Friday, June 29, 2012

Welcome to Car-Friendly Downtown Langley: Where pedestrians are an afterthought

Last year the City of Langley revealed a proposed design for McBurney Lane and I was excited to see that the City was embracing walkability by creating a great people-friendly space that would tie the one-way section of Fraser Highway into Douglas Park.

The current McBurnay Lane has a square in its North and an ugly parking lot its South. The parking lot breaks up the public space, separates Fraser Highway from Douglas Park, and creates a hostile pedestrian environment.

McBurney Lane Today

With this in mind, I was happy to see McBurney Lane become an extension of Douglas Park. At the same time the City planned to maintain the same number of parking spots in the area by converting Douglas Crescent from parallel parking to angle parking.

Original Proposal for McBurney Lane

The merchants didn’t see the benefit of creating great public space as originally planned and insisted that the parking lot remain in McBurney Lane. They got their wish. The new plan for McBurney Lane is disappointing and and shows that Downtown Langley is going down the wrong path.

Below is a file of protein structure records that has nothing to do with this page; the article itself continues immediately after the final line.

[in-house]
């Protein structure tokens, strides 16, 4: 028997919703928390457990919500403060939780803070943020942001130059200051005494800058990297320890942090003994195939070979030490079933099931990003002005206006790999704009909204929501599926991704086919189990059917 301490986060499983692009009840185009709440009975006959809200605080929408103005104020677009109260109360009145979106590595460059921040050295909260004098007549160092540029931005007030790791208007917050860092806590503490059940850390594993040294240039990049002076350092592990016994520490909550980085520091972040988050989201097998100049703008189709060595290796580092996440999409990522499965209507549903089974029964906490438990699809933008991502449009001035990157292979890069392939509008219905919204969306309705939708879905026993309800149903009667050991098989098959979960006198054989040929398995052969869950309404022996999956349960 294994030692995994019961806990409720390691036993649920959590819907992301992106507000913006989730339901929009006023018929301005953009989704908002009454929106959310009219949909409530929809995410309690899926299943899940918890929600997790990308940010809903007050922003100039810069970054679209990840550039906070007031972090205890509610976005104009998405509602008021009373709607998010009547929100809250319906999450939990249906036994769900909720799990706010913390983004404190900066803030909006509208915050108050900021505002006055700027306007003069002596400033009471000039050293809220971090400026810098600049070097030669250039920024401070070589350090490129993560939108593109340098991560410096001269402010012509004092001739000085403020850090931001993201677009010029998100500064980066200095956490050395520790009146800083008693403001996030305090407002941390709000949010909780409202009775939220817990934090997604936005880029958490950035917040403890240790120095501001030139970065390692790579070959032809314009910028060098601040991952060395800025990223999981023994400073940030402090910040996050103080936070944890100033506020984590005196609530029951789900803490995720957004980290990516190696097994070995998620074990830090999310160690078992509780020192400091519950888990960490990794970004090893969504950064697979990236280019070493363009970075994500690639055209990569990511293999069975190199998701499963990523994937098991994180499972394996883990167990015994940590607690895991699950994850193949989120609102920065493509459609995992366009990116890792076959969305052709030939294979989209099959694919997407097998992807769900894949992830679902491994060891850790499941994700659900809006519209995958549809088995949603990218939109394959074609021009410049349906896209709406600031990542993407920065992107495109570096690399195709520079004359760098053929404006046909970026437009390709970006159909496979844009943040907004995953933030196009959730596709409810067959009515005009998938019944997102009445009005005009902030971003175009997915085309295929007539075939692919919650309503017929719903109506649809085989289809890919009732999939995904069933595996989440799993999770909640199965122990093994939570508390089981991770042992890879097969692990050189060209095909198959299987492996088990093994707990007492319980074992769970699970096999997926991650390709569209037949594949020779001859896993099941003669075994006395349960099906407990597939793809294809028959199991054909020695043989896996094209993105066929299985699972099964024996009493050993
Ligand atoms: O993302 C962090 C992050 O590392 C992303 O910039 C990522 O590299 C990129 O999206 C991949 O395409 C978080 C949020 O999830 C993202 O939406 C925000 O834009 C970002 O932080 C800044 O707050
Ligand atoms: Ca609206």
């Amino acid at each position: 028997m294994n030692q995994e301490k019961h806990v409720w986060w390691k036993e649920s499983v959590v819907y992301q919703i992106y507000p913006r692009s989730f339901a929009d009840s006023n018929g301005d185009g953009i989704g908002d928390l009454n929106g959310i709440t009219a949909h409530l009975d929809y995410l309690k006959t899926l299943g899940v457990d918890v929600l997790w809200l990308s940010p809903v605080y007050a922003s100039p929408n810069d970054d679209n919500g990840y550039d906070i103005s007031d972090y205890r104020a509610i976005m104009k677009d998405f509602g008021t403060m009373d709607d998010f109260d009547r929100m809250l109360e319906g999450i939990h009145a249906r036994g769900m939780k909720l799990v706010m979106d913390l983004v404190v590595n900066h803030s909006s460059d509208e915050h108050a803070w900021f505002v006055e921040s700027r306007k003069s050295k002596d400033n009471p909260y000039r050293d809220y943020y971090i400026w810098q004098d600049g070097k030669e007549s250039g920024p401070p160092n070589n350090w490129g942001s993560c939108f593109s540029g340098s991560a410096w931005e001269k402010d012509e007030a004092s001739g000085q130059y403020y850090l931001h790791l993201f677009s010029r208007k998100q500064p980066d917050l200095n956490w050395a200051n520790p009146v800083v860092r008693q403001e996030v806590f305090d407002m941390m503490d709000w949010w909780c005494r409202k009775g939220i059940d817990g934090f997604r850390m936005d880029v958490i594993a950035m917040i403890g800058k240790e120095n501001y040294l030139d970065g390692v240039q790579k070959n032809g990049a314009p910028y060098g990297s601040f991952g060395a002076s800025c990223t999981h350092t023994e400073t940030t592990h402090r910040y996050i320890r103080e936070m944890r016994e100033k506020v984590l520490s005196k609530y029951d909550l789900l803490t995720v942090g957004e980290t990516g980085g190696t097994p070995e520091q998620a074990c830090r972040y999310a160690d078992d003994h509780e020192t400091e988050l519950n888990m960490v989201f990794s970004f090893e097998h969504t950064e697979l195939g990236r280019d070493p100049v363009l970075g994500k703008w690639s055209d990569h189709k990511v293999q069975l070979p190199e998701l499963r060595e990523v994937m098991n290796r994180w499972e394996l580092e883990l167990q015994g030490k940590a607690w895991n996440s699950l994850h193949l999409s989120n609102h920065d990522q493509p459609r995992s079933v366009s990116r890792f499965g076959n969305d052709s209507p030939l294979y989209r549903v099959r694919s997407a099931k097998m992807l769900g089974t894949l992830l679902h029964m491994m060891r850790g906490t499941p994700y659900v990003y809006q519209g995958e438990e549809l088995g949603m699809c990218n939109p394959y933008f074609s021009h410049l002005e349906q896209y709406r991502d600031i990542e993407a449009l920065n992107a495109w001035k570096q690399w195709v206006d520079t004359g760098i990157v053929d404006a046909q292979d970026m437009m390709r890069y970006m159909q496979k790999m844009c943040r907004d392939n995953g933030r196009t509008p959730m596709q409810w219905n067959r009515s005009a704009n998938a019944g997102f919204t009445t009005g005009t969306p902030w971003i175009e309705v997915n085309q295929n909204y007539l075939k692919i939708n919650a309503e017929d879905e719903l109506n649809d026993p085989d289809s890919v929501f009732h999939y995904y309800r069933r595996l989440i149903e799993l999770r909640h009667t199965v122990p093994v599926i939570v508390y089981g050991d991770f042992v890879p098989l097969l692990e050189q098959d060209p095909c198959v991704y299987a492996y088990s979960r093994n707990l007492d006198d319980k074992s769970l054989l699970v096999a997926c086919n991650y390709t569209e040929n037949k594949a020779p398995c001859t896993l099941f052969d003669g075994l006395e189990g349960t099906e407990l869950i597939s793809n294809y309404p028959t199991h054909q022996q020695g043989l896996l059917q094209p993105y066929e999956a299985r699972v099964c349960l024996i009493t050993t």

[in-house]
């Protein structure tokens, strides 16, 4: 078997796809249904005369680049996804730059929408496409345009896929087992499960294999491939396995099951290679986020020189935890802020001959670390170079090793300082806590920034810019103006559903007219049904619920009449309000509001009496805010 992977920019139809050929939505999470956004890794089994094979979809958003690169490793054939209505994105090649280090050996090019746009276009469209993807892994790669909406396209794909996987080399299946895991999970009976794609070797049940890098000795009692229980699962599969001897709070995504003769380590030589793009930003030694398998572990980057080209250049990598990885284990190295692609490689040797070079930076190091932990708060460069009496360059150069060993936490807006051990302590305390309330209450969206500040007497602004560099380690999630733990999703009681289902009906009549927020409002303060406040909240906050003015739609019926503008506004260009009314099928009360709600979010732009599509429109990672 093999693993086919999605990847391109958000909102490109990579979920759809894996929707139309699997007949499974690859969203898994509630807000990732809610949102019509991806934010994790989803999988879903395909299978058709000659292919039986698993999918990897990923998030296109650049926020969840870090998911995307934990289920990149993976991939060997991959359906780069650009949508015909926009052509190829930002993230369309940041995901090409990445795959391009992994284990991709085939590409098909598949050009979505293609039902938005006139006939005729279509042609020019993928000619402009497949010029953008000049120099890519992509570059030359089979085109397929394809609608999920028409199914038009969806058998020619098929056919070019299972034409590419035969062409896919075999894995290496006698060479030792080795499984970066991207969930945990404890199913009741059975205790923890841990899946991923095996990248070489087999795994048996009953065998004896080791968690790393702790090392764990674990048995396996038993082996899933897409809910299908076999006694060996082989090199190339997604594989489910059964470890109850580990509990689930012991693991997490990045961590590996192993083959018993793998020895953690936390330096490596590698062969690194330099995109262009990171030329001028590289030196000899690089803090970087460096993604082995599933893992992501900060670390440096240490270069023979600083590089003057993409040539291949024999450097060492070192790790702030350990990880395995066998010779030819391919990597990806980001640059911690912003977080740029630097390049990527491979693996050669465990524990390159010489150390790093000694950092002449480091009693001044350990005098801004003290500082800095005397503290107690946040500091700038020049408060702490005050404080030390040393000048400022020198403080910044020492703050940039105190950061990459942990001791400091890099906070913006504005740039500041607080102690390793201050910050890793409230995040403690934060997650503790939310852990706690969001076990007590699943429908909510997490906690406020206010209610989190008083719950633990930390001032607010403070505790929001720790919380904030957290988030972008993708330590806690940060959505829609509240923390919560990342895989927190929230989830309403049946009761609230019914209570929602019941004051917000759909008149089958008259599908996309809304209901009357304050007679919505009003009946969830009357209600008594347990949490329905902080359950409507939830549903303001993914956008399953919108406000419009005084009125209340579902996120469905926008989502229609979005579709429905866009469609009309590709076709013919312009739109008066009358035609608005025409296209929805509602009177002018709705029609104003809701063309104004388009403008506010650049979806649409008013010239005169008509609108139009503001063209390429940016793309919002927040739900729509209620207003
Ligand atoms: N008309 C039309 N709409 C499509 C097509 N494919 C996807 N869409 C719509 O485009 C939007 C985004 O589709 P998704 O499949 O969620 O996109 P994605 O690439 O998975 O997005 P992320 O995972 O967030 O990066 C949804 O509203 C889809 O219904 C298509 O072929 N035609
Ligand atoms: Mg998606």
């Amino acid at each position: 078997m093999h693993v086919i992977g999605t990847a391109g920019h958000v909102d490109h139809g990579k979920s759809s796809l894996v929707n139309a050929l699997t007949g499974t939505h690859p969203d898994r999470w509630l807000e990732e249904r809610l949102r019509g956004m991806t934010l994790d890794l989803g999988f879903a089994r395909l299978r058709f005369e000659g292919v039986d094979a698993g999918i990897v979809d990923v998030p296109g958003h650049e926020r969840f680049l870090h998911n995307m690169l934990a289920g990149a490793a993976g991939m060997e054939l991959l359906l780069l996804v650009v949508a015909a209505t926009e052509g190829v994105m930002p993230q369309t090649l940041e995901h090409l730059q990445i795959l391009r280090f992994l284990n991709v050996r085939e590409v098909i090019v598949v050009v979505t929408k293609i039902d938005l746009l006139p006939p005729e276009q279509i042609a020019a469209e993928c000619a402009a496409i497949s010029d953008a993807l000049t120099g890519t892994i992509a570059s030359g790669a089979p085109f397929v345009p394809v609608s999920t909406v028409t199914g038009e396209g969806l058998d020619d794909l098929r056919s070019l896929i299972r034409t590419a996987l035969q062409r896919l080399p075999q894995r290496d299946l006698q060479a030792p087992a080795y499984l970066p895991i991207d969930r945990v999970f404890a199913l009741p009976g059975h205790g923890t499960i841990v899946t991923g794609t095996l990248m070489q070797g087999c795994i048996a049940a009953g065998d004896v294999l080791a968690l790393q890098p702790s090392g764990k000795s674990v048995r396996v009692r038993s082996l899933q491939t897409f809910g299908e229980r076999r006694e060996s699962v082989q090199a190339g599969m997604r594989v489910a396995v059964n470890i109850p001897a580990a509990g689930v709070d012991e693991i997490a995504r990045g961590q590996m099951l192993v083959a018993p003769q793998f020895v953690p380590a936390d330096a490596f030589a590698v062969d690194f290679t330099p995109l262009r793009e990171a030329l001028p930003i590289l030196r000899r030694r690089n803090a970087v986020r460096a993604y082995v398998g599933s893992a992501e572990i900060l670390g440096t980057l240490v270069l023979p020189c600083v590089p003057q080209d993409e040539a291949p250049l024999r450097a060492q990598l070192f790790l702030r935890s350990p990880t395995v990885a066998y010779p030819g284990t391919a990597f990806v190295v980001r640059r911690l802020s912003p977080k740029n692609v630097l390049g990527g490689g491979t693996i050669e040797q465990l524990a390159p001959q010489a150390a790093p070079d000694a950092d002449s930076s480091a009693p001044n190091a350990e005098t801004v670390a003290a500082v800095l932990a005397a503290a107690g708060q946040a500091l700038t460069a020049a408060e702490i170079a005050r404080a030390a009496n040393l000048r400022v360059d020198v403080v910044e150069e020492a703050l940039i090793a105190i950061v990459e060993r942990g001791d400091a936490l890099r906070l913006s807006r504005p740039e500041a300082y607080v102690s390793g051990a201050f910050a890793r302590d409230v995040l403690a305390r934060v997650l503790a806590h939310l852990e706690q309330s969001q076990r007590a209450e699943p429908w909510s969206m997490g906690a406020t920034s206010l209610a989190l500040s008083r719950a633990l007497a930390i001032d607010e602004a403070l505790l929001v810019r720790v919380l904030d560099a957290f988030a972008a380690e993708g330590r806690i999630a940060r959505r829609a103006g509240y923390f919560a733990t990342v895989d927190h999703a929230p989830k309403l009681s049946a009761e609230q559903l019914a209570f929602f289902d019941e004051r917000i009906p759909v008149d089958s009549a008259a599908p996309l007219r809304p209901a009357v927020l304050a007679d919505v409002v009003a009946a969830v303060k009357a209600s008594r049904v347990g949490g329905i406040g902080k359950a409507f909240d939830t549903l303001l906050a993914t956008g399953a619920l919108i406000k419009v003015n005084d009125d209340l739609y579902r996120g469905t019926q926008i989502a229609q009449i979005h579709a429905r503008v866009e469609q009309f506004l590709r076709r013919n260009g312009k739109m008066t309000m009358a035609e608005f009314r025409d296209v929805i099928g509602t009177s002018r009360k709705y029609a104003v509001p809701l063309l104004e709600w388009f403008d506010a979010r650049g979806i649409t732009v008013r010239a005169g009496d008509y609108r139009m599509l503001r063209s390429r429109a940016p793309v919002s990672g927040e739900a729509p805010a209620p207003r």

New Proposal for McBurney Lane

The merchants in Downtown Langley are still under the impression that they are competing with the Langley Bypass and Willowbrook Mall for regional shopper in cars. Sadly, they haven’t realized that this war is already over and Downtown Langley has lost.

The reality is that Downtown Langley needs to differentiate itself from all the strip malls that surround it and embrace the fact that it is a local shopping area in one of the highest density areas of the region. Over 50% of the population of the City is within a 10 minute walk of Downtown; many of them seniors without cars. Downtown Langley should create a pedestrian and cyclist-friendly space to draw people from the local area and create a safe space for seniors. If Downtown Langley embraced walkability not only would it attract more people from the local area, but it would create a regional destination where people would go to just to walk around. There are many examples of this including White Rock, Fort Langley, and Steveston. Many strip malls are even trying to create "Main Streets" like Grandview Corners in South Surrey. Parking lots have been proven to actively discourage pedestrian trips. The tragedy is that Downtown Langley’s obsession with more parking will be its demise.